Squirt: Finding Hidden Preferences in OS X Applications

When Safari 4 Public Beta came out, there was a mad rush to find the applications hidden preferences. Some used it to bring back the aqua loading bar, others used it to bring back tabs on bottom, and others were just curious. I’m leaving S4PB the way it is because I want to give it a chance to win me over. Here are three ways that I know of to find these hidden preferences.

  1. Right click (control-click) on an application and select “Show Package Contents” from the popup. Open up the Info.plist and see if there is anything interesting to change. Also, it’s fun to poke around the Resources folder, there are all kinds of neato icons and other goodies.
  2. Find all the strings in the application binary. From the command line, run this “# strings /Applications/Safari.app/Contents/MacOS/Safari”. You have to target the binary file and “Safari.app” is just a package (a glorified folder). You’ll get back a bunch of junk, but if you look closely there are gems in there like “IncludeDebugMenu” which you can modify with the “defaults” utility. If you want to turn on the debug menu, you would do “# defaults write com.apple.Safari IncludeDebugMenu -bool YES”, restart Safari and you’ll see the debug menu.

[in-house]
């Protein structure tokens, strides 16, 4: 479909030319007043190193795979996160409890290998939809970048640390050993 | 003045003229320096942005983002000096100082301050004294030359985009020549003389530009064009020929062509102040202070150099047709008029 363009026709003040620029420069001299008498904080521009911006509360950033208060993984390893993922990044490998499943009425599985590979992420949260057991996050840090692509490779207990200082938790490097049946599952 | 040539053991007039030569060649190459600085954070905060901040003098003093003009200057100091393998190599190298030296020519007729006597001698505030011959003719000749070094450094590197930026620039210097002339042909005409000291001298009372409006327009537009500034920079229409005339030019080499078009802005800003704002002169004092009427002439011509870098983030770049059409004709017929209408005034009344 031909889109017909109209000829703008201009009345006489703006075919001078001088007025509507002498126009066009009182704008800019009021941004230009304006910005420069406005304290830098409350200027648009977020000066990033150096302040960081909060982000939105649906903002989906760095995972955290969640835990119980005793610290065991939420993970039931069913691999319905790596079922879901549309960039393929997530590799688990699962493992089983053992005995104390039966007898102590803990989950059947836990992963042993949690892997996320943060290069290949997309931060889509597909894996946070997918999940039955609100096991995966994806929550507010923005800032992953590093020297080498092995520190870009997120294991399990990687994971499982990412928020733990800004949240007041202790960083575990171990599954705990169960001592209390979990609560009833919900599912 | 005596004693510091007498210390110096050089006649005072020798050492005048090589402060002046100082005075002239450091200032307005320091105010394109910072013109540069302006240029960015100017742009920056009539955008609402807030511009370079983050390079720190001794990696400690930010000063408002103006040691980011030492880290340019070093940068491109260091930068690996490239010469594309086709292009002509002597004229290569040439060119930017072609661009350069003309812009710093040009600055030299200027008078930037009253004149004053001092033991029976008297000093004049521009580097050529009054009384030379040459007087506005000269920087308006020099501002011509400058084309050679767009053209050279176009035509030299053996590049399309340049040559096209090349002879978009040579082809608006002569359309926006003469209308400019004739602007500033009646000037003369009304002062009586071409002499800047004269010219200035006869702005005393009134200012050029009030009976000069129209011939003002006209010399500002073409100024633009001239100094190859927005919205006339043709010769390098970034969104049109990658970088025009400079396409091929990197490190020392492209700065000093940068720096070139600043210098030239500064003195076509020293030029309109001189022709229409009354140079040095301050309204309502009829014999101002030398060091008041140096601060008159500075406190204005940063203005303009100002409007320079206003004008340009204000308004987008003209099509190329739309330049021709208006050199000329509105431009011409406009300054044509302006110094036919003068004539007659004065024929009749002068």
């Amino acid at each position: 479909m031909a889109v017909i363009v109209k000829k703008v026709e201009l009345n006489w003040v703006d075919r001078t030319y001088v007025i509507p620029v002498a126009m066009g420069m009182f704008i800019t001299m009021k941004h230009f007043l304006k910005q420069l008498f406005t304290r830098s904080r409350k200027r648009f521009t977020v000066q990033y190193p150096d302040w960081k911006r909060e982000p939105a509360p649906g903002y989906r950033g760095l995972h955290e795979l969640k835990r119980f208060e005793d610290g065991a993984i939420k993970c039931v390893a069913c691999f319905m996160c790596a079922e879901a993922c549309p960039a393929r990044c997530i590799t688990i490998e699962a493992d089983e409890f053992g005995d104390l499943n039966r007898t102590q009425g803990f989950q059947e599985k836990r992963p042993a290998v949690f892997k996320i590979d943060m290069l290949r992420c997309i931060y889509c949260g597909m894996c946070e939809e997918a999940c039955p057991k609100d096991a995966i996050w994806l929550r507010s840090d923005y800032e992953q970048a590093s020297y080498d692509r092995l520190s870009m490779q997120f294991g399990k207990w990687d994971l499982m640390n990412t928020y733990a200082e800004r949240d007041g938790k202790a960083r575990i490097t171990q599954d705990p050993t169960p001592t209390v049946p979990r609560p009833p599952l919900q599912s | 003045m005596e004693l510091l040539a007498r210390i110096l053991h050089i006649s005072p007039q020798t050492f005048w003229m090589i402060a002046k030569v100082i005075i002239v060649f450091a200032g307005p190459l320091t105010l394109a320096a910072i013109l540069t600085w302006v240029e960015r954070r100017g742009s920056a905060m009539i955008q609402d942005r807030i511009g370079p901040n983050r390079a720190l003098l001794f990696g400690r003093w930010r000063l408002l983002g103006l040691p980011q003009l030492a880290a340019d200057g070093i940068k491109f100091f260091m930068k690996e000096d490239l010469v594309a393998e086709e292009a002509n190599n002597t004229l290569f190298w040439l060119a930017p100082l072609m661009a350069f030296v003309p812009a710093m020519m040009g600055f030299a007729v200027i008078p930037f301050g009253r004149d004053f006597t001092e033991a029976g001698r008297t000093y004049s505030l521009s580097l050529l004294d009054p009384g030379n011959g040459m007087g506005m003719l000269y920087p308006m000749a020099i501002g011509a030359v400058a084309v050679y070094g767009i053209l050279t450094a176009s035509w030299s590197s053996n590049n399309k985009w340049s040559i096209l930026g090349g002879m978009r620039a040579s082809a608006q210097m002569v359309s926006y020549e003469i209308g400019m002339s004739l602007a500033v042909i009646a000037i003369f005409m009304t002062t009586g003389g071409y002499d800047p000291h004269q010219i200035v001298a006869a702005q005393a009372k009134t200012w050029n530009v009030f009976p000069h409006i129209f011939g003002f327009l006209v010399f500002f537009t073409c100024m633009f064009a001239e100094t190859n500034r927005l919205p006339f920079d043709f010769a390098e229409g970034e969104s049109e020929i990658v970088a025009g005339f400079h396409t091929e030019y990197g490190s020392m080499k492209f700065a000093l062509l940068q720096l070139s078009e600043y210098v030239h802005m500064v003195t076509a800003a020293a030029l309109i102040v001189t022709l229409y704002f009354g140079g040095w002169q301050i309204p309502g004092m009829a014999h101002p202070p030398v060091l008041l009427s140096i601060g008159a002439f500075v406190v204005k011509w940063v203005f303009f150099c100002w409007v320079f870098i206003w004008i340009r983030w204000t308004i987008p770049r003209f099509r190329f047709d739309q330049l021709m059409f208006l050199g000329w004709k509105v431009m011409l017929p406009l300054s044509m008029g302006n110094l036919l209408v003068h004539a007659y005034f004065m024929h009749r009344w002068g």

3. Read the defaults. So run “# defaults read com.apple.Safari” and you’ll get back a bunch of preferences. You can change these by using write or delete. Check out “# man defaults” for all the info.

If you know of other ways, I’d love to hear about them.

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